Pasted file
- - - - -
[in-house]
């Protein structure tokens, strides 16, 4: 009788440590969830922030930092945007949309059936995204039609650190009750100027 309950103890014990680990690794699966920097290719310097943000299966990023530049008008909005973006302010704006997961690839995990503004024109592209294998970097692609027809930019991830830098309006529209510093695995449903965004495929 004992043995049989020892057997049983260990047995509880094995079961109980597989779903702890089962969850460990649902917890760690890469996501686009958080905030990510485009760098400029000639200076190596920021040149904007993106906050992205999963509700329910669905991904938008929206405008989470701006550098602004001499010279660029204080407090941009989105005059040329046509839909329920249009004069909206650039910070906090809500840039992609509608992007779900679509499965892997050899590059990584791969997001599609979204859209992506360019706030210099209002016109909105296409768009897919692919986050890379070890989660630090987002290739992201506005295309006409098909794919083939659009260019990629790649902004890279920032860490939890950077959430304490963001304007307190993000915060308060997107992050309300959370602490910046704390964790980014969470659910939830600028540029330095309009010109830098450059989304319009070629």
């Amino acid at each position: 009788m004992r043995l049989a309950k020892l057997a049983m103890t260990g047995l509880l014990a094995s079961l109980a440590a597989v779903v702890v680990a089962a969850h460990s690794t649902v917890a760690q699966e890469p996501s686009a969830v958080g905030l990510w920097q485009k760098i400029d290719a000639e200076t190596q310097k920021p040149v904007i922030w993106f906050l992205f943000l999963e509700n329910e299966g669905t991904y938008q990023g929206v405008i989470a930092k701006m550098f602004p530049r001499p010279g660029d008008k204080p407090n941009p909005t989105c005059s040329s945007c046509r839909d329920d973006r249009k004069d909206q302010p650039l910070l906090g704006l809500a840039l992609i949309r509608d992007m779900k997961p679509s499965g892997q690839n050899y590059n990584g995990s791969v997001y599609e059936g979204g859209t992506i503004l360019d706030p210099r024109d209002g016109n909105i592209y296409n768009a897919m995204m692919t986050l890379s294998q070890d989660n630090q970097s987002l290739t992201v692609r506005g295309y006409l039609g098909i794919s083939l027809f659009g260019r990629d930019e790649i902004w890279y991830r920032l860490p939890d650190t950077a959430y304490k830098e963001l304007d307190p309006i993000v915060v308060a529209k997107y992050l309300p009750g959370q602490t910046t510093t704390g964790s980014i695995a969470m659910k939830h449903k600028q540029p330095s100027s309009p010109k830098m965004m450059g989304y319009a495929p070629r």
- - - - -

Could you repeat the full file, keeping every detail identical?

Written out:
[in-house]
């Protein structure tokens, strides 16, 4: 009788440590969830922030930092945007949309059936995204039609650190009750100027 309950103890014990680990690794699966920097290719310097943000299966990023530049008008909005973006302010704006997961690839995990503004024109592209294998970097692609027809930019991830830098309006529209510093695995449903965004495929 004992043995049989020892057997049983260990047995509880094995079961109980597989779903702890089962969850460990649902917890760690890469996501686009958080905030990510485009760098400029000639200076190596920021040149904007993106906050992205999963509700329910669905991904938008929206405008989470701006550098602004001499010279660029204080407090941009989105005059040329046509839909329920249009004069909206650039910070906090809500840039992609509608992007779900679509499965892997050899590059990584791969997001599609979204859209992506360019706030210099209002016109909105296409768009897919692919986050890379070890989660630090987002290739992201506005295309006409098909794919083939659009260019990629790649902004890279920032860490939890950077959430304490963001304007307190993000915060308060997107992050309300959370602490910046704390964790980014969470659910939830600028540029330095309009010109830098450059989304319009070629």
């Amino acid at each position: 009788m004992r043995l049989a309950k020892l057997a049983m103890t260990g047995l509880l014990a094995s079961l109980a440590a597989v779903v702890v680990a089962a969850h460990s690794t649902v917890a760690q699966e890469p996501s686009a969830v958080g905030l990510w920097q485009k760098i400029d290719a000639e200076t190596q310097k920021p040149v904007i922030w993106f906050l992205f943000l999963e509700n329910e299966g669905t991904y938008q990023g929206v405008i989470a930092k701006m550098f602004p530049r001499p010279g660029d008008k204080p407090n941009p909005t989105c005059s040329s945007c046509r839909d329920d973006r249009k004069d909206q302010p650039l910070l906090g704006l809500a840039l992609i949309r509608d992007m779900k997961p679509s499965g892997q690839n050899y590059n990584g995990s791969v997001y599609e059936g979204g859209t992506i503004l360019d706030p210099r024109d209002g016109n909105i592209y296409n768009a897919m995204m692919t986050l890379s294998q070890d989660n630090q970097s987002l290739t992201v692609r506005g295309y006409l039609g098909i794919s083939l027809f659009g260019r990629d930019e790649i902004w890279y991830r920032l860490p939890d650190t950077a959430y304490k830098e963001l304007d307190p309006i993000v915060v308060a529209k997107y992050l309300p009750g959370q602490t910046t510093t704390g964790s980014i695995a969470m659910k939830h449903k600028q540029p330095s100027s309009p010109k830098m965004m450059g989304y319009a495929p070629r």